1.1 Overview of Vedas

This sub-module is based on the teachings of Swami Dayananda and Swami Paramarthananda.
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In this first sub-module we’ll take a look at the Vedas, its origin, meaning, and the major sections in the Veda. We’ll also see how Vedanta is related to the Vedas, and learn about the Upanishads.

The Vedas

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The word “Veda” is derived from the Sanskrit root “Vid” which means “to know”. It is generally translated as “the treasure of knowledge” or “the source or means of knowledge”.

The Vedas are called Apaurusheya Jnanam. Apaurusheya means not of human origin, and Jnanam means knowledge. It is revealed knowledge (Shruti). This is an important point because it means that Vedas were not composed by human beings through intellectual and logical reasoning.

The Vedas were revealed to the Rishis (a Seer, ‘one who sees’) of ancient India who had purified, tuned and made their mind single pointed through meditation.

There are in total 4 Vedas:

  1. Rig Veda
  2. Yajur Veda
  3. Sama Veda
  4. Atharva Veda

Each Veda is primarily divided into two main sections.

  1. Karma Kanda (Action Section)
  2. Jnana Kanda (Knowledge Section)

Karma Kanda focuses on Dharma, Karma, rituals, and other special actions meant to achieve security (Artha) and pleasures (Kama). This is the biggest section in each Veda because it deals with the various human desires and the actions needed to fulfill them. Since the means to achieve the desires are actions (Karma), this section is called the Action Section.

The second section, Jnana Kanda, is a much shorter section because it deals with only one human desire; the desire for liberation (Moksha). Moksha cannot be gained through any action, but only through knowledge. Hence this is called the Knowledge Section.

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Karma Kanda (Action Section)

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Karma Kanda is the source for various rituals, prayers and meditations required for gaining security and pleasure in the world. It is also the section where the rules of Dharma are mentioned.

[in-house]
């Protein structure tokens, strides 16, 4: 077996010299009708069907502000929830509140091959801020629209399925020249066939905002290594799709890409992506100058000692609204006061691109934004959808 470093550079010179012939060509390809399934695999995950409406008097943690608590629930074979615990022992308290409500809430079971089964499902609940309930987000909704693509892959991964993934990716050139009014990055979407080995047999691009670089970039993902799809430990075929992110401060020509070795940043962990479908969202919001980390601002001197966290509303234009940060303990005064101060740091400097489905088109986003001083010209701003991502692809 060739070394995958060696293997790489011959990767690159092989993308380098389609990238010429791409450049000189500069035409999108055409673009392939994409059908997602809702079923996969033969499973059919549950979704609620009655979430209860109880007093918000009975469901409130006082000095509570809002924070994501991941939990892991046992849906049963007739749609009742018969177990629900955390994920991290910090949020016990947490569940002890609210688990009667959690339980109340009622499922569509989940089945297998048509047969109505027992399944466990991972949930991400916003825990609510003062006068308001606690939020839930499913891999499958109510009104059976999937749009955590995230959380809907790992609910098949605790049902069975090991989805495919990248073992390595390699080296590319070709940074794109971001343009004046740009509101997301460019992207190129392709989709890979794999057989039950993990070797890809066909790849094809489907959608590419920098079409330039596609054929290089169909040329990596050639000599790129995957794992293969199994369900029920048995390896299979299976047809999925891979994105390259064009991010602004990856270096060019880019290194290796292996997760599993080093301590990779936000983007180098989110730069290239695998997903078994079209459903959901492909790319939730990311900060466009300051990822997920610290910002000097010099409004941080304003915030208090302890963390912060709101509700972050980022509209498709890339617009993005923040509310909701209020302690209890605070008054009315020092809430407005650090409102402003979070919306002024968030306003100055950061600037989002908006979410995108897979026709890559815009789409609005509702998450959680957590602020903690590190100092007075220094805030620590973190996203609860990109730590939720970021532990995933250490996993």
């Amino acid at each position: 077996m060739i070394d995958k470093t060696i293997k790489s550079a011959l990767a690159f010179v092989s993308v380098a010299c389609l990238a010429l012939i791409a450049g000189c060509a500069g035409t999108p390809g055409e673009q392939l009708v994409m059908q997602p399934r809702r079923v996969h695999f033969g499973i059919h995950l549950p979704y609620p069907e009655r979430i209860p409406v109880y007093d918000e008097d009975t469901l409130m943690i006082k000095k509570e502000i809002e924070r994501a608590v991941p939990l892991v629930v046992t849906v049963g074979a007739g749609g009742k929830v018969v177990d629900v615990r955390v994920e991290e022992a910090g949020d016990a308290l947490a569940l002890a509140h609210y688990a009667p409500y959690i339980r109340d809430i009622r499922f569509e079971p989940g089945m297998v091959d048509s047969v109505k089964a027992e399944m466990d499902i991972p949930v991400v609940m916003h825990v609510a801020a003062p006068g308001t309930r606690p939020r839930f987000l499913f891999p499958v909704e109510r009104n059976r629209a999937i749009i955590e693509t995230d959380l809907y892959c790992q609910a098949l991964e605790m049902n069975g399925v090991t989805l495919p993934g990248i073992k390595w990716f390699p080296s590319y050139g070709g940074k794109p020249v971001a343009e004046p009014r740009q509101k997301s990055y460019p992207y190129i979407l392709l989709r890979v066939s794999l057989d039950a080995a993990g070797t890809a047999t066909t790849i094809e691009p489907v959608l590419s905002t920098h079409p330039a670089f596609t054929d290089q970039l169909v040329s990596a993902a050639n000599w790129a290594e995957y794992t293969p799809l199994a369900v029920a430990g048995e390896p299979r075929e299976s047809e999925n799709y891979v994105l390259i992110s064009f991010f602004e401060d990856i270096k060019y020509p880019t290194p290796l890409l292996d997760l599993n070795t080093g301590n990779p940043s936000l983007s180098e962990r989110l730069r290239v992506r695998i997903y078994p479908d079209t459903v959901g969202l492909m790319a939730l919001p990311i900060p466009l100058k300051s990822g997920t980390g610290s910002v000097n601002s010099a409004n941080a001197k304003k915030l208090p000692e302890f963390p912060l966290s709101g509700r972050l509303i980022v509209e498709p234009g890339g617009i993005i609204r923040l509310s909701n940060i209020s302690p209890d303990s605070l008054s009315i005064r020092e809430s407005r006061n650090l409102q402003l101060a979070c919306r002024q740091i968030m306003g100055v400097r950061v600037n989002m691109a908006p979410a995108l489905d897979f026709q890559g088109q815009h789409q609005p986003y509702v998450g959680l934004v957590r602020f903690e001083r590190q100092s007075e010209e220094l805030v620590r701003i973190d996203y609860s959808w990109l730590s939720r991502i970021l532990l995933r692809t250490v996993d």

According to the Vedas, every action (Karma) we do has a subtle result. The reason it’s called subtle is because the result may not be immediately evident.

If the action follows the rules of Dharma, the result is Punya (merit), or what we call in modern parlance “good Karma”. This Punya would lead to a pleasant, enjoyable experience in future.

When an action breaks the rules of Dharma, it’s called Adharma, also known as “bad Karma” in modern parlance. The subtle result of Adharma is Papa (demerit). Papa would lead to an uncomfortable or painful experience in future.

So the do’s (Dharma) and don’ts (Adharma) mentioned in Karma Kanda are important for all those who seek to gain happiness and avoid sorrow in life.

The rewards of Punya may also lead one to heaven, but the concept of heaven in the Vedas is different from other religions. Heaven in Vedas is a temporary stay.

You stay in heaven as long as you have Punya to spend. You leave heaven once your Punya is exhausted. So heavenly life is not eternal.

If heaven is temporary, then the gaining of heaven is not liberation. Heaven is achieved through Karma. So there is no liberation through Karma.

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Jnana Kanda (Knowledge Section)

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Both section of the Vedas are sources of knowledge about things for which one has no other means of knowledge. But the role of knowledge in each section is different.

In the first section the ultimate end is the gain of security and pleasure in this world. However in the second section the ultimate end is knowledge itself. This is a very important point.